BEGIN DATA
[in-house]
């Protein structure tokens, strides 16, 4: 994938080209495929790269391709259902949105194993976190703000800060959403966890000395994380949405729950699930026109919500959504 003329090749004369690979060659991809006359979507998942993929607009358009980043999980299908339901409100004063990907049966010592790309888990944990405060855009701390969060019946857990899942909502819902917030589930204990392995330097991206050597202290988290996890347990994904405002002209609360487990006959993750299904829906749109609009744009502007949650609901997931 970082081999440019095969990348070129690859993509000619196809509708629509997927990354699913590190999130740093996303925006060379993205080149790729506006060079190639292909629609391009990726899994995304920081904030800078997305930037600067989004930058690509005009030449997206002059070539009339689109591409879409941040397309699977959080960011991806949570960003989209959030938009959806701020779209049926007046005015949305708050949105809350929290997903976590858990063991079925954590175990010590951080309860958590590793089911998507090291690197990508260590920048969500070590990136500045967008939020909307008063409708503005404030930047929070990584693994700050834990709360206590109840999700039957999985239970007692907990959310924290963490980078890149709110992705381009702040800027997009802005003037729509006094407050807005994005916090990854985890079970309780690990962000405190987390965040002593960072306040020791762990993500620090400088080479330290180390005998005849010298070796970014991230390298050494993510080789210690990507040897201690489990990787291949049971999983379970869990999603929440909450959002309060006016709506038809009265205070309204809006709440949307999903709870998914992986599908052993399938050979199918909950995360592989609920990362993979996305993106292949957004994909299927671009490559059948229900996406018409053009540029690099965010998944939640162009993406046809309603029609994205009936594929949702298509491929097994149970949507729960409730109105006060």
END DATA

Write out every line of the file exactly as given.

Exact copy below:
[in-house]
């Protein structure tokens, strides 16, 4: 994938080209495929790269391709259902949105194993976190703000800060959403966890000395994380949405729950699930026109919500959504 003329090749004369690979060659991809006359979507998942993929607009358009980043999980299908339901409100004063990907049966010592790309888990944990405060855009701390969060019946857990899942909502819902917030589930204990392995330097991206050597202290988290996890347990994904405002002209609360487990006959993750299904829906749109609009744009502007949650609901997931 970082081999440019095969990348070129690859993509000619196809509708629509997927990354699913590190999130740093996303925006060379993205080149790729506006060079190639292909629609391009990726899994995304920081904030800078997305930037600067989004930058690509005009030449997206002059070539009339689109591409879409941040397309699977959080960011991806949570960003989209959030938009959806701020779209049926007046005015949305708050949105809350929290997903976590858990063991079925954590175990010590951080309860958590590793089911998507090291690197990508260590920048969500070590990136500045967008939020909307008063409708503005404030930047929070990584693994700050834990709360206590109840999700039957999985239970007692907990959310924290963490980078890149709110992705381009702040800027997009802005003037729509006094407050807005994005916090990854985890079970309780690990962000405190987390965040002593960072306040020791762990993500620090400088080479330290180390005998005849010298070796970014991230390298050494993510080789210690990507040897201690489990990787291949049971999983379970869990999603929440909450959002309060006016709506038809009265205070309204809006709440949307999903709870998914992986599908052993399938050979199918909950995360592989609920990362993979996305993106292949957004994909299927671009490559059948229900996406018409053009540029690099965010998944939640162009993406046809309603029609994205009936594929949702298509491929097994149970949507729960409730109105006060």